Combining these two factors, the overall carbon intensity of the economy (CO2/GDP) declined by 3.1%. Emissions have declined in 6 out of the past 10 years, and energy‐related CO2 emissions in 2016 were 823 MMmt (14%) below 2005 levels.
China’s push to promote electric cars comes with a lot of benefits for a country that suffers from terrible air pollution from its reliance on fossil fuels. But there’s always a downside—electric car batteries are toxic if not disposed of properly, and China’s on the verge of having to deal with a slew of batteries that can no longer hold a charge.
In just a few years, China has become the world’s biggest electric vehicle market, with the help of subsidies. It saw 336,00 new electric car registrations (pdf, p.12) in 2016, according to the International Energy Agency. That includes both battery-only and hybrid models. Including other types of vehicles, China says it sold a total of half a million “new energy” vehicles last year. This month, China also said that it would eventually phase out sales of all fossil-fuel cars.
That fast-growing market, however, is also producing batteries at a faster rate too. The average lifespan of a lithium-iron phosphate (LFP) battery, the dominant type in China’s electric vehicles, is around five years, according to Li Changdong, chairman of the Hunan-based Brunp group, China’s top electric car battery recycler in 2016 (link in Chinese). Most batteries installed on electric vehicles during the 2012 to 2014 period will be retired on a large scale (link in Chinese) around 2018, Li told the Beijing-based newspaper Economic Information Daily.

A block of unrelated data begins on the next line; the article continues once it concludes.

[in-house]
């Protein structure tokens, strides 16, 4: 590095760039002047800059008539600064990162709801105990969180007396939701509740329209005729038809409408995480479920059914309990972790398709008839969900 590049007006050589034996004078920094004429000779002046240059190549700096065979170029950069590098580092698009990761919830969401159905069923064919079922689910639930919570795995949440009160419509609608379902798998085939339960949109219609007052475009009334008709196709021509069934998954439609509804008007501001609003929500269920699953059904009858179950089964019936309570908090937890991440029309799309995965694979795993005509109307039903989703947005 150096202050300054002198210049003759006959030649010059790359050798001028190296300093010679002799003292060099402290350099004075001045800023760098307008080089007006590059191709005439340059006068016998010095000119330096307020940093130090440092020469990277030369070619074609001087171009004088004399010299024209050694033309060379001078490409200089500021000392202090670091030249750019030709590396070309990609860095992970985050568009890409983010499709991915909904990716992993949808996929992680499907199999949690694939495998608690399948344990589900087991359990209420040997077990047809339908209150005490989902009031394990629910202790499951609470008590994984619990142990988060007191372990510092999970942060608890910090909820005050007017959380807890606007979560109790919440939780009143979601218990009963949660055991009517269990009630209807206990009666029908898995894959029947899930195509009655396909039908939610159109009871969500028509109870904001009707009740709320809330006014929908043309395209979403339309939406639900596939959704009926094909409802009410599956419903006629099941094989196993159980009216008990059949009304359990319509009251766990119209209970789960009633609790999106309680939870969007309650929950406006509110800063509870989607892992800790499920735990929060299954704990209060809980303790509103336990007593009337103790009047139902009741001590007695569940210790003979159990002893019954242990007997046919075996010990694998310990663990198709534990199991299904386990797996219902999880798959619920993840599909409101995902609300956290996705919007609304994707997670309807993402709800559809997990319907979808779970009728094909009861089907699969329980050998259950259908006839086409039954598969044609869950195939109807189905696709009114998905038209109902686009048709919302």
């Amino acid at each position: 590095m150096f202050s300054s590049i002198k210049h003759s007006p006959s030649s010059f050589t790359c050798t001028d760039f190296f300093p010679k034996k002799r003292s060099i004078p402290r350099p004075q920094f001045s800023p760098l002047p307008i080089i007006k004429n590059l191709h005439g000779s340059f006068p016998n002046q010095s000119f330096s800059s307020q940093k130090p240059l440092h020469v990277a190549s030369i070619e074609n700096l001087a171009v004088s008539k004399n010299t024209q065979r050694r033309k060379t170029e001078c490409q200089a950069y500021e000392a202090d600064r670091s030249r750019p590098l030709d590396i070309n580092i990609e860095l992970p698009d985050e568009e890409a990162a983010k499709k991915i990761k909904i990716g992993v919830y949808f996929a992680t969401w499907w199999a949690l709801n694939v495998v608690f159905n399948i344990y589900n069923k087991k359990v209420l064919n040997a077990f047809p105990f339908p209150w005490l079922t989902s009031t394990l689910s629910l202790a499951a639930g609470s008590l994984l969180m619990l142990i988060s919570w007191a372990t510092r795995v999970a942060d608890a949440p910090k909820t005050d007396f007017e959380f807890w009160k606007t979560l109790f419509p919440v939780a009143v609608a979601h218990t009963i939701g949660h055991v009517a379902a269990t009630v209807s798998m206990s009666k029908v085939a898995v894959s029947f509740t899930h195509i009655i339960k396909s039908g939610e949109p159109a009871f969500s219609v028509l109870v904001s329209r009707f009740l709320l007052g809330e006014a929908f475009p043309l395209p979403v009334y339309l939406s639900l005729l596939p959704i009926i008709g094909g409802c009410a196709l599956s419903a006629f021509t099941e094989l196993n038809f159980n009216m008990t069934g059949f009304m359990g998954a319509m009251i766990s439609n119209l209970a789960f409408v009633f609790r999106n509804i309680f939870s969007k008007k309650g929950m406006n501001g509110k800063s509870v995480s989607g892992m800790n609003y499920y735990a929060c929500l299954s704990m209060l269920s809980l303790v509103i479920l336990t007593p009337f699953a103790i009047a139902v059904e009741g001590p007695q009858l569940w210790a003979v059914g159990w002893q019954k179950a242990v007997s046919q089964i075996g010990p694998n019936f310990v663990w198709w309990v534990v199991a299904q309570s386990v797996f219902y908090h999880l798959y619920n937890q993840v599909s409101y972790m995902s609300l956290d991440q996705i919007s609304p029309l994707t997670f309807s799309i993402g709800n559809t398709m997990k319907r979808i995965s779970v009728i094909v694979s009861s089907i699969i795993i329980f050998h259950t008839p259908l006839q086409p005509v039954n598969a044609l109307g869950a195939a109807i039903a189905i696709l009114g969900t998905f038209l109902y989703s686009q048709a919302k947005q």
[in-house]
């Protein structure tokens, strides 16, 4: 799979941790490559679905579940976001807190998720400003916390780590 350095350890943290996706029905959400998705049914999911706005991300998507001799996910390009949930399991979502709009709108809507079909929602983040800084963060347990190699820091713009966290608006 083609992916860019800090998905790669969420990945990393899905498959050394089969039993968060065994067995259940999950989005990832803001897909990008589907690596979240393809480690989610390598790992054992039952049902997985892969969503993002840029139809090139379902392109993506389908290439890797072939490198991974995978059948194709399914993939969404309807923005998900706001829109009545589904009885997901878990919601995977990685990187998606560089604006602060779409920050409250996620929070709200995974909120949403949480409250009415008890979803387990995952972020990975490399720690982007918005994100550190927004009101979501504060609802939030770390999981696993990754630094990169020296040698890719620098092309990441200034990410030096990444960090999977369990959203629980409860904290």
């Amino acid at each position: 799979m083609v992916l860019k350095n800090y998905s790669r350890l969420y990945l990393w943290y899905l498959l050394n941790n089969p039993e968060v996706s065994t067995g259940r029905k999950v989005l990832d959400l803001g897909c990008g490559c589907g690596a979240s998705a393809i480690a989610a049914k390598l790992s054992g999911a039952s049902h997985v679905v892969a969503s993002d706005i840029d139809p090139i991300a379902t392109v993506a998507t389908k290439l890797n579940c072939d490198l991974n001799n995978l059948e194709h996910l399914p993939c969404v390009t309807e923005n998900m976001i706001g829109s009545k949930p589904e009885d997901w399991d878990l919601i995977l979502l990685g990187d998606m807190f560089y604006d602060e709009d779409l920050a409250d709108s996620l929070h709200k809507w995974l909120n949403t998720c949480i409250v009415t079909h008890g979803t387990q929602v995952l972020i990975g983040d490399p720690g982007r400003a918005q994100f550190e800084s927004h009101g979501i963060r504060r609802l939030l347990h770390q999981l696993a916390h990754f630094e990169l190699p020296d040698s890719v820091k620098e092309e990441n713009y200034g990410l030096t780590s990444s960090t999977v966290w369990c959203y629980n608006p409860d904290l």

The dispute over methodology explains the importance of this summer’s research on Seattle’s minimum-wage experiment. The city’s wage floor, previously about $9.50 an hour, has been raised to $13 and is on its way to $15. A comprehensive study by academics at the University of Washington estimated that the higher minimum “reduced hours worked in low-wage jobs by around 9 percent.” Consequently, earnings for these employees actually dropped “by an average of $125 per month.” What’s especially inconvenient for minimum-wage proponents is that the Seattle study used a “close comparison” method similar to the one they have favored for years. The authors of the study compared workers in Seattle with those in other metropolitan areas in Washington, like Olympia, Tacoma and Spokane. To no one’s surprise, that hasn’t stopped minimum-wage supporters from attacking the Seattle research. In a June letter to city officials, Mr. Reich, the Berkeley professor, wrote that the study “draws only from areas in Washington State that do not at all resemble Seattle.” But this gives away the game: Any researchers doing this kind of study should explicitly choose control areas that show similar trends, as did the University of Washington team. More to the point, if the controls for Seattle can’t be trusted, it undermines the whole idea of “close comparison.” Criticizing the method only when it delivers evidence against minimum wages suggests the motivations here may be ideological rather than empirical.